In the well-argued background section, the societal developments around alcohol consumption, involving both gender and class, is elegantly described. The authors thereby place their study within contemporary discussions around risks of binge drinking, ‘determined drunkenness’, the alcohol industry’s influence (as for example development of new beverages targeting young people and women in particular), and the particular focus in the media on the drinking practices among working class youth. By also taking the ‘neo-liberal social order’ and how rationality, self-control and moderation is at the heart of neo-liberal subjectivity (p. 460) in to discussion, the authors emphasize in more detail the gendered and classed processes around excessive drinking. As the above idea of the neo-liberal subject is based on middle-class values, excessive drinking by for example middle or upper class men in private settings (e.g. university sports teams) are to some extend condoned, unlike public display of determined drunkenness by young working class men. When it comes to public display of determined drunkenness by women, Griffin et al. argue that this, in general, is seen as unacceptable and unrespectable behavior, while public display of drunkenness by (white) working class women in particular is ‘frequently constituted as the epitome of feckless excess’ (p. 461). These points, however, do not only serve as a point of departure for the data analysis – they are also what this article sets out to nuance and even question based on focus group interviews with young alcohol users. By taking a situational perspective and a point of departure in the empirical data (i.e. young peoples’ own accounts) the authors successfully show the complexity of young people’s stories about excessive drinking.

The focus groups consist of established friendship groups among working class youth and middle class youth, respectively. This allows the authors to take the group dynamics in which the drinking stories arise into account analytically, as well as how class and gender play a role when drinking stories are established and legitimized in friendship groups and how they become meaningful, on both an individual and a group level. In that sense, the method used matches the analytical ambition in understanding the collective function of ‘passing out stories’ really well. The analysis, therefore, foregrounds the complexity of excessive drinking stories, i.e. how different perspectives and/or meanings become important in the young people’s accounts of passing out: for some it is embarrassing, whilst for others it is what makes it ‘a good night out’ and a ‘funny story’. For example, some young middle-class women distance themselves from the loss of (self-)control which is associated with excessive drinking, whereas others balance their stories in order for them both to transgress the bounds of (middle class) femininity, but without losing their respectability. In terms of the young male participants, the authors for example show how determined drunkenness is constituted as a voluntary engagement, yet with embodied experiences of disgust and unpleasantness. It is not something that is to be avoided, but is actually desirable, what exactly makes excessive drinking a transgressive experience and fuel for identity work. In that sense, the authors show how ‘passing out’ stories come to function as counter-narratives to the neo-liberal social order in which self-control and individual rationality stand out as key deeds.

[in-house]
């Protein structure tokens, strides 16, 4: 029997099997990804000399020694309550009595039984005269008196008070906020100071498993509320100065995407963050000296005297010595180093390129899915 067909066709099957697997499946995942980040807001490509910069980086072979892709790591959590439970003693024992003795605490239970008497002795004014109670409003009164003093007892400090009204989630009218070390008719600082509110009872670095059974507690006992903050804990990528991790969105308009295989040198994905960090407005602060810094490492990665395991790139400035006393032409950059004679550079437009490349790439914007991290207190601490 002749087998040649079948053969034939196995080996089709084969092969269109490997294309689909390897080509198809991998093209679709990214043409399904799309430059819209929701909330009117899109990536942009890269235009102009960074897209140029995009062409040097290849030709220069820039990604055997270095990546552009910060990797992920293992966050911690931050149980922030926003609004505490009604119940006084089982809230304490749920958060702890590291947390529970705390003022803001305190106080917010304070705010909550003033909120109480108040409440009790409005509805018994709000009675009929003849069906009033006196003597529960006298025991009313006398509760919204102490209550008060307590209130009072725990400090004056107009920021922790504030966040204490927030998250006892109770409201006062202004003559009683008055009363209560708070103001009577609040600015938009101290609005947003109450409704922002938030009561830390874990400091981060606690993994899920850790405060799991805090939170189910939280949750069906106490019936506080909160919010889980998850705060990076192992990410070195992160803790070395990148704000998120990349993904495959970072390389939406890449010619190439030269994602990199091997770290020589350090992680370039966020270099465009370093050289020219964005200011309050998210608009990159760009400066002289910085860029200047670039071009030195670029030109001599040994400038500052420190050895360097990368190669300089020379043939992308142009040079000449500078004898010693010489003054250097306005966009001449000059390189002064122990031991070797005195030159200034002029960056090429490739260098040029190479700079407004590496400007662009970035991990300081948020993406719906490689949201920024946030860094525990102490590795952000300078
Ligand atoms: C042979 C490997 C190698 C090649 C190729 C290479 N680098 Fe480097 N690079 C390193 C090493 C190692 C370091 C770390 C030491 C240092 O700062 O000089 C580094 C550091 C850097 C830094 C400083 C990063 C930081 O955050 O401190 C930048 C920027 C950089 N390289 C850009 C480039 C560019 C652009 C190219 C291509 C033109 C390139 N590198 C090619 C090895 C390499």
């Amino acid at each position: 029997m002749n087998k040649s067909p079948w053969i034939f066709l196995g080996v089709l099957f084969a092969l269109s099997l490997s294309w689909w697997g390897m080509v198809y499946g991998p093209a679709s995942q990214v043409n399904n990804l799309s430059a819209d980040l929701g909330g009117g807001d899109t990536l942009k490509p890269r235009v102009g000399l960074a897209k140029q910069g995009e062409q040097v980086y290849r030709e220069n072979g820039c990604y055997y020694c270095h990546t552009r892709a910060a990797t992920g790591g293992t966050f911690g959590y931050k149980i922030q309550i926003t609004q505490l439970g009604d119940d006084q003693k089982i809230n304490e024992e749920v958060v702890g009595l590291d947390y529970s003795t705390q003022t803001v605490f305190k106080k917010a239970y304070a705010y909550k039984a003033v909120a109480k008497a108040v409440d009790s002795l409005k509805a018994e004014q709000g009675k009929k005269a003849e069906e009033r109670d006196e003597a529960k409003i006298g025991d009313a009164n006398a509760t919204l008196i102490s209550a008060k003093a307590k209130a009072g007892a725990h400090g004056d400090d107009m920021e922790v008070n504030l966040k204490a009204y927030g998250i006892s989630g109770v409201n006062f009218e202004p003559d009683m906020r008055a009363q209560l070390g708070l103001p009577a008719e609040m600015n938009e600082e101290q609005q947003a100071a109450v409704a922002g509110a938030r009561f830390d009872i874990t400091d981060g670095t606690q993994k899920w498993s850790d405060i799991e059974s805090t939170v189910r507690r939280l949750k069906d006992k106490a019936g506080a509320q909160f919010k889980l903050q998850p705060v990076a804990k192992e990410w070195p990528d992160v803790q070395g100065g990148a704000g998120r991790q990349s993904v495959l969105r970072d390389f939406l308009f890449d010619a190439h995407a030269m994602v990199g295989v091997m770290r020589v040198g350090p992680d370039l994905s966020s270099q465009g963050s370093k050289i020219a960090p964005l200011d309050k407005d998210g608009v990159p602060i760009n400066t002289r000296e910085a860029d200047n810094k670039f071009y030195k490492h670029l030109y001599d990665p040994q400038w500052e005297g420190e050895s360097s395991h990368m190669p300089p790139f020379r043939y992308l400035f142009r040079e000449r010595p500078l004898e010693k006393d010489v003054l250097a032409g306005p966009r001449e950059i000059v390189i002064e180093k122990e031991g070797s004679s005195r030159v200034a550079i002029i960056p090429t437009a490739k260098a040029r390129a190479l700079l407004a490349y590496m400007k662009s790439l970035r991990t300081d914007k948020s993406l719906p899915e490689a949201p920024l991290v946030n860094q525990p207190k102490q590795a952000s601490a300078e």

The article is ambitious in its analytical approach. It sets out to show how societal discourses (i.e. on class and gender) are present in young alcohol users’ narratives, but in complex ways and often as counter-narratives. It is a valuable example of how gaining knowledge from substance users themselves (here young alcohol users) can contribute to much more nuanced and complex understandings of practices such as excessive alcohol consumption. Griffin and colleagues, thus, provide insights into a wide-spread practice which at first sight appears incomprehensible, a kind of knowledge that can have implication for policy and practice, for example when developing prevention interventions.